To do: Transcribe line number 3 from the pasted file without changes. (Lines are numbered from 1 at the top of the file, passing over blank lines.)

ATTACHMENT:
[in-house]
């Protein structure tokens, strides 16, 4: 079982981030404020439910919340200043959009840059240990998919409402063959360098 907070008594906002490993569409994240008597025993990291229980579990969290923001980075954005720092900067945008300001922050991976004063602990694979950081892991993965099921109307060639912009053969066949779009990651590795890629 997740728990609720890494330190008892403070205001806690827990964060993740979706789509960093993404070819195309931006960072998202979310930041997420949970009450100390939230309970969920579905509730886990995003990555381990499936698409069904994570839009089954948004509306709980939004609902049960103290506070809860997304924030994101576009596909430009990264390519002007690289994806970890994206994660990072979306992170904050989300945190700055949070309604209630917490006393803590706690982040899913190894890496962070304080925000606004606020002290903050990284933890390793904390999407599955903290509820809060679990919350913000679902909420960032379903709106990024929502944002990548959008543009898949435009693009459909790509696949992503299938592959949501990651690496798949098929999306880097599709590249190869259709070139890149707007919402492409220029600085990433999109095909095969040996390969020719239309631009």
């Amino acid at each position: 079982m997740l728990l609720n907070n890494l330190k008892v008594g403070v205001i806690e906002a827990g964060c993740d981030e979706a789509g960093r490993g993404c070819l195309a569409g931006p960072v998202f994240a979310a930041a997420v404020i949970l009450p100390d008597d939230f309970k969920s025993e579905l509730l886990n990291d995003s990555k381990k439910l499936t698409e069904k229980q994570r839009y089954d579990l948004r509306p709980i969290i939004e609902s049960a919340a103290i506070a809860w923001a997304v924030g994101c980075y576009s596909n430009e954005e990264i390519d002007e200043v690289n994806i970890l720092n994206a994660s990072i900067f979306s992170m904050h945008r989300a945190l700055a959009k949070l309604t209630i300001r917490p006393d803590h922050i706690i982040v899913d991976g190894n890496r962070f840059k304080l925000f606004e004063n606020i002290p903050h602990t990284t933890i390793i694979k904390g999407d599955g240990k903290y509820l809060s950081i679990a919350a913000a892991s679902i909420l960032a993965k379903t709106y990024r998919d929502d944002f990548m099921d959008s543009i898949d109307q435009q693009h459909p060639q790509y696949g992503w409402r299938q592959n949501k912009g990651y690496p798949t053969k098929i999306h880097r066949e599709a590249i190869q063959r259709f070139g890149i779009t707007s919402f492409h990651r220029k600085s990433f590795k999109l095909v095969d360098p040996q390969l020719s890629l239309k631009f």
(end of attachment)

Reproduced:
């Amino acid at each position: 079982m997740l728990l609720n907070n890494l330190k008892v008594g403070v205001i806690e906002a827990g964060c993740d981030e979706a789509g960093r490993g993404c070819l195309a569409g931006p960072v998202f994240a979310a930041a997420v404020i949970l009450p100390d008597d939230f309970k969920s025993e579905l509730l886990n990291d995003s990555k381990k439910l499936t698409e069904k229980q994570r839009y089954d579990l948004r509306p709980i969290i939004e609902s049960a919340a103290i506070a809860w923001a997304v924030g994101c980075y576009s596909n430009e954005e990264i390519d002007e200043v690289n994806i970890l720092n994206a994660s990072i900067f979306s992170m904050h945008r989300a945190l700055a959009k949070l309604t209630i300001r917490p006393d803590h922050i706690i982040v899913d991976g190894n890496r962070f840059k304080l925000f606004e004063n606020i002290p903050h602990t990284t933890i390793i694979k904390g999407d599955g240990k903290y509820l809060s950081i679990a919350a913000a892991s679902i909420l960032a993965k379903t709106y990024r998919d929502d944002f990548m099921d959008s543009i898949d109307q435009q693009h459909p060639q790509y696949g992503w409402r299938q592959n949501k912009g990651y690496p798949t053969k098929i999306h880097r066949e599709a590249i190869q063959r259709f070139g890149i779009t707007s919402f492409h990651r220029k600085s990433f590795k999109l095909v095969d360098p040996q390969l020719s890629l239309k631009f």